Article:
Britain asks European allies to join naval mission in the Gulf
Britain has approached several of its European allies as it gauges interest in a plan to launch a naval mission in the Gulf, senior diplomats told Reuters news agency, but Iran rejected the idea.
The UK proposed creating a European-led mission to senior European Union officials at a meeting in Brussels on Monday, the European diplomats said.
Spain, Sweden, Poland and Germany showed interest in the proposal, they told Reuters.
Britain also said the naval mission, first mentioned by Foreign Secretary Jeremy Hunt on Monday, would not involve the EU, NATO or the United States directly, the news agency said.
The proposal comes after Iran's Revolutionary Guards seized the Stena Impero, a UK-flagged tanker, in the Strait of Hormuz - a key shipping channel in the Gulf - on 19 July.
While Iran accused the ship of breaching "international maritime rules", the UK said the seizure was an act of "state piracy".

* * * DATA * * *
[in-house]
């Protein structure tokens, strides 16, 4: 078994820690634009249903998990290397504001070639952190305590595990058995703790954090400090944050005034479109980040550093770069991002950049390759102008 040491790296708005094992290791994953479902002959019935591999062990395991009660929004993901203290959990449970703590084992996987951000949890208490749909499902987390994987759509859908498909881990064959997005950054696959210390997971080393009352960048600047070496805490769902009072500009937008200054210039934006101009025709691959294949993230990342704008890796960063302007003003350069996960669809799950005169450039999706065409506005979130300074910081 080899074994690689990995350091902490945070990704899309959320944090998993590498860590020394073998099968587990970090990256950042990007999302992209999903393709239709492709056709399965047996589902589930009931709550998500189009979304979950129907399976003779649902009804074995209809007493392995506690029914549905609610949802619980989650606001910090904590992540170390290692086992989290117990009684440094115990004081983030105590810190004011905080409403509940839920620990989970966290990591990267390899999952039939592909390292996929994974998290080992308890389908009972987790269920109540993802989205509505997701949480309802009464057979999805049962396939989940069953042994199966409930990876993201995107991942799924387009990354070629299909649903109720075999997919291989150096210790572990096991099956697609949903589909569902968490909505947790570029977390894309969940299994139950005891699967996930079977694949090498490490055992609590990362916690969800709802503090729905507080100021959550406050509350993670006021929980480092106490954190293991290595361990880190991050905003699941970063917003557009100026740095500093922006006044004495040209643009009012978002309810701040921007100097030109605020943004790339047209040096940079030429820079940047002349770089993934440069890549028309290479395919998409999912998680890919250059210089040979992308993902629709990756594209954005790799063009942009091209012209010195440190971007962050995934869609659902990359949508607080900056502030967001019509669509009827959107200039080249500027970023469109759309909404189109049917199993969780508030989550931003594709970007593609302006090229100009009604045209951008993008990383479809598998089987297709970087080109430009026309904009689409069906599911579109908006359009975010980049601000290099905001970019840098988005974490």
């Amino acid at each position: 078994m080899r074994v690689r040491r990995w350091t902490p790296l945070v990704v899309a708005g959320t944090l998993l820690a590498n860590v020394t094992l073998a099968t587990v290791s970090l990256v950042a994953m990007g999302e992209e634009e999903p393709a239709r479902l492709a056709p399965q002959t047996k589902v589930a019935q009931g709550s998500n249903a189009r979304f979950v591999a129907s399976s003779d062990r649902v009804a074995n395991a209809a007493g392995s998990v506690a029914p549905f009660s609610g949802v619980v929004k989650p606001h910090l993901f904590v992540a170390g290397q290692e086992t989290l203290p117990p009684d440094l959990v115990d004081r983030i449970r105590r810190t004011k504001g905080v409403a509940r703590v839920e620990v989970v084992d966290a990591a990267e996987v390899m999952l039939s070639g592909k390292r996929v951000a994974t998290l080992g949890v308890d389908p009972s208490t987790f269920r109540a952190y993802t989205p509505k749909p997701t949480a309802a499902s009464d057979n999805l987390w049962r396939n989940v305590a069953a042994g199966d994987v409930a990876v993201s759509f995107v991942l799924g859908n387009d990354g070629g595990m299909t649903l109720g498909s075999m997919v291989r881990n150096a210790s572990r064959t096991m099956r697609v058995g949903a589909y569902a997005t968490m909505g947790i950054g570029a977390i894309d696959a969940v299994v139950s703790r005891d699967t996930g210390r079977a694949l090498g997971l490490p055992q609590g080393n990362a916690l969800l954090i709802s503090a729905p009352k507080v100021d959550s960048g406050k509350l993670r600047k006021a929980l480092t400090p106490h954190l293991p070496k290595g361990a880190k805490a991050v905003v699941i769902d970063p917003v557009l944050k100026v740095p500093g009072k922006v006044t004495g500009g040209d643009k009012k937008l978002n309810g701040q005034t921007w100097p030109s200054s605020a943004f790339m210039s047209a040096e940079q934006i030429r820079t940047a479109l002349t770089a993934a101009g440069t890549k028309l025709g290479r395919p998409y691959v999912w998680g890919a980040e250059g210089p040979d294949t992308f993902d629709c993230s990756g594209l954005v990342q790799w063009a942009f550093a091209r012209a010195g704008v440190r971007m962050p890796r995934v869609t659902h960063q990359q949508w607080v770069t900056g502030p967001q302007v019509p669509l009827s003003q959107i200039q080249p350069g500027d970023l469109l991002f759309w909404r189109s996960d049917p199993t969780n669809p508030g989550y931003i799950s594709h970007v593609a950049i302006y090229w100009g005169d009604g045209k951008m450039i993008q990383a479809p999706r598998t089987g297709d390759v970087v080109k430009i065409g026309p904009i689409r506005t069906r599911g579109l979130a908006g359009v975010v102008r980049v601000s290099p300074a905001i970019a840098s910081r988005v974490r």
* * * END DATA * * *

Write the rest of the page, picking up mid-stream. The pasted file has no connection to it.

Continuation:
French Foreign Minister Jean-Yves Le Drian also said on Tuesday that France, the UK and Germany were working on setting up an observation mission in the Gulf.
"We need to put in place as process of de-escalation to reduce the tensions," said Le Drian, after meeting with Iran's deputy foreign minister, Abbas Araqchi, in Paris.
The mission could be run by a joint Franco-British command, one of the European envoys also told Reuters on Tuesday.
A day earlier, Hunt said in parliament that the naval mission would "support safe passage of both crew and cargo" in the Strait of Hormuz.
He stressed that the proposed mission would not be tied to Washington's "maximum pressure campaign" against Tehran.